More welfare in revised budget

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Finance Minister Siv Jensen was offering more state funding for social welfare programs as she rolled out the government’s revised state budget on Tuesday. The extra money was widely viewed as an attempt to silence the government’s critics, while Jensen herself claimed that it simply was important to maintain key state and local services.

After a year in power, commentators agree that Finance Minister Siv Jensen of the once-shunned Progress Party has adapted well to her new role in the halls of power. PHOTO: Finansdepartementet

Finance Minister Siv Jensen formally unveiled her first revised state budget on Tuesday, with more funding to help finance what she called “important” government services, especially at the local level. PHOTO: Finansdepartementet

Without the extra billions of state kroner that Jensen was handing over, the local governments that administer everything from day care centers to nursing homes may well have had to cut back on social services. They now stand to get the single biggest chunk of the additional funding allocated in the revised state budget that reassesses needs and economic factors at mid-year.

Jensen had been under pressure to deliver some financial relief. Even many mayors from her own conservative Progress Party had demanded additional state funds to offset a decline in local tax revenues as Norway’s economy slows down. Several had threatened welfare cutbacks if they didn’t get more money, and that would not have been popular in advance of municipal elections this fall.

Jensen conceded on state broadcaster NRK’s national radio debate program Tuesday morning that a rise in unemployment and the country’s economic slowdown following the reduction in oil prices fueled the local governments’ need for some compensation. She refused to agree that some of the government’s tax-cutting last year created a shortfall that now needs to be corrected. She contended instead that her offer of new funds was simply part of “an overall evaluation” of Norway’s economic situation, which has changed since her initial state budget was presented last fall.

Long list of additional appropriations
Norway’s local governments will get an additional NOK 1.1 billion (USD 150 million), which they can spend as they see fit. In other proposed allocations, Jensen and Prime Minister Erna Solberg are also offering NOK 106 million to finance 64 programs aimed at helping children in relatively low-income families in Norway. The minister in charge of local governments, Jan Tore Sanner, told newspaper Dagsavisen on Tuesday that the government will also increase rental housing subsidy by NOK 111.1 million, to NOK 813.5 million.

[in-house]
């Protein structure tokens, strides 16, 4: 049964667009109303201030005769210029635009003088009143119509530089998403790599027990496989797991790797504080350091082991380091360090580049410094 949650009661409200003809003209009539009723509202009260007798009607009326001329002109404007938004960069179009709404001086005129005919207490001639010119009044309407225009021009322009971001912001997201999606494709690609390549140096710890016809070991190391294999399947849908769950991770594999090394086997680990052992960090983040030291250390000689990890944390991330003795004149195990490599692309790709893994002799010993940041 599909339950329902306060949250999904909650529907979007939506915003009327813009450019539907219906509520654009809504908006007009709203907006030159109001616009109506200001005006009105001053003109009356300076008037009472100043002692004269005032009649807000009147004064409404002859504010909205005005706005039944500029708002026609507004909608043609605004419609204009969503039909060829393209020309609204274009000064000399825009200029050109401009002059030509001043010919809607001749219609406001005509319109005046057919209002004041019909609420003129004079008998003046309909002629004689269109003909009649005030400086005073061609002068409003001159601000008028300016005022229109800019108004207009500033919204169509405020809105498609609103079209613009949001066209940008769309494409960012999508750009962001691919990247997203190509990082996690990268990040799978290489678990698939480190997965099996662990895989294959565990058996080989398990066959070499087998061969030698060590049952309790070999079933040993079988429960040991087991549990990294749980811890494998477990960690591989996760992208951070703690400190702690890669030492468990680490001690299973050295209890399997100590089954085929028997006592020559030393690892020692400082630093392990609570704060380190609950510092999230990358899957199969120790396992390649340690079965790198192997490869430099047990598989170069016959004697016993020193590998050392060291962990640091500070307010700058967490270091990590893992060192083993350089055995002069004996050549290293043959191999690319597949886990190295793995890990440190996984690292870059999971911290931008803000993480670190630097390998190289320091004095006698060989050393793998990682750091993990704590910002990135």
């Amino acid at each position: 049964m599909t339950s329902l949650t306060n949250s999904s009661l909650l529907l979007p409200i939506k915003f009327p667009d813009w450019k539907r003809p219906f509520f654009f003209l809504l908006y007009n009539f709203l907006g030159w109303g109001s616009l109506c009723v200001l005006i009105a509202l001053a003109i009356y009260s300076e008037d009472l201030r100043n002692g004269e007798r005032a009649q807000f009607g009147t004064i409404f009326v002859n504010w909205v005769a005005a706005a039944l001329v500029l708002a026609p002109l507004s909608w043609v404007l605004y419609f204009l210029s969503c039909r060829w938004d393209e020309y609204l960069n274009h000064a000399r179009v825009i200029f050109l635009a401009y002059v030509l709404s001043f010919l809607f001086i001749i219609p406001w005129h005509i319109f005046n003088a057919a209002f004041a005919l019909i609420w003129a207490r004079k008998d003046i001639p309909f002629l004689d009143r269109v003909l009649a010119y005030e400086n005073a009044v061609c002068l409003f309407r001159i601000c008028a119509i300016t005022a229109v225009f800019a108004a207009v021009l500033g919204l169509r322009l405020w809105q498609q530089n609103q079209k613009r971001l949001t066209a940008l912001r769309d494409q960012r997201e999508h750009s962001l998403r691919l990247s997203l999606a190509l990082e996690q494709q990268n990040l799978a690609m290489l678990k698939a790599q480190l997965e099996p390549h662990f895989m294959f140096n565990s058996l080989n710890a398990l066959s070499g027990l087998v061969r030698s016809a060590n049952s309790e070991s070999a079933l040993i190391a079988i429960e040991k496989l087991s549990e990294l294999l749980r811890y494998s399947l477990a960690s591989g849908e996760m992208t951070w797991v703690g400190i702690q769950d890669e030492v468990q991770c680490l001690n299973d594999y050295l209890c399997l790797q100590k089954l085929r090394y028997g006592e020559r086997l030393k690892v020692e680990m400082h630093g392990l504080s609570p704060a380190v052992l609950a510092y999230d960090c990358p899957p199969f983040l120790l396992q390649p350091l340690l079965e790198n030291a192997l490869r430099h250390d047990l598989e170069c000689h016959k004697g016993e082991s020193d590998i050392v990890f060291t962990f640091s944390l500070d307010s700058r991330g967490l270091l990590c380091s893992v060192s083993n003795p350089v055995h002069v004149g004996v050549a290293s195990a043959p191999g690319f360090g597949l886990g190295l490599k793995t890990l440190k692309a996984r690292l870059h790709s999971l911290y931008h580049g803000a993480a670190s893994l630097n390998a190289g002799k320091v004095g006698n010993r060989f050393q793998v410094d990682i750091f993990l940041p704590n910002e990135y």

Another NOK 100 million has been earmarked for anti-terror programs plus NOK 40 million to offset higher costs in local police districts caused by heightened security measures. As previously announced, an initial NOK 3 million has been allocated for a new “animal police” force to crack down on criminal abuse and negligence of animals. The so-called dyrepoliti (animal police) pilot program will start up this fall.

The government is also increasing foreign aid to Syrian refugees by another NOK 250 million, to NOK 1 billion, plus tripling the number of ill and injured refugees that  Norway will accept, from 20 to 60. The government remains, meanwhile, under pressure from a majority in Parliament to accept 10,000 additional Syrian refugees. Jensen wouldn’t answer whether there’s room in her revised budget to fund acceptance of more refugees if the government finds itself forced to compromise and allow at least a few thousand. Others have said the refugee issue has been removed from budget negotiations and will be handled separately, starting next week.

Attempt to restore harmony
The revised budget is clearly aimed at restoring harmony with the government’s support parties, the Liberals and Christian Democrats, both of which have threatened to withdraw their government cooperation unless they get more backing for their own demands. Both also realize, however, that Norway’s economic situation has changed, and that it’s important to be prudent with state funding.

Despite her abhorrence of adding or raising taxes, Jensen is proposing a slight increase in the electricity tax (el-avgiften), or 0.5 percent, to help offset the loss of last fall’s highly disputed new tax on plastic bags. It was eventually scrapped but that created a revenue shortfall that the higher electricity tax can help fill. With electricity rates low and energy consumption falling, the higher tax was not expected to raise much dissent.

newsinenglish.no/Nina Berglund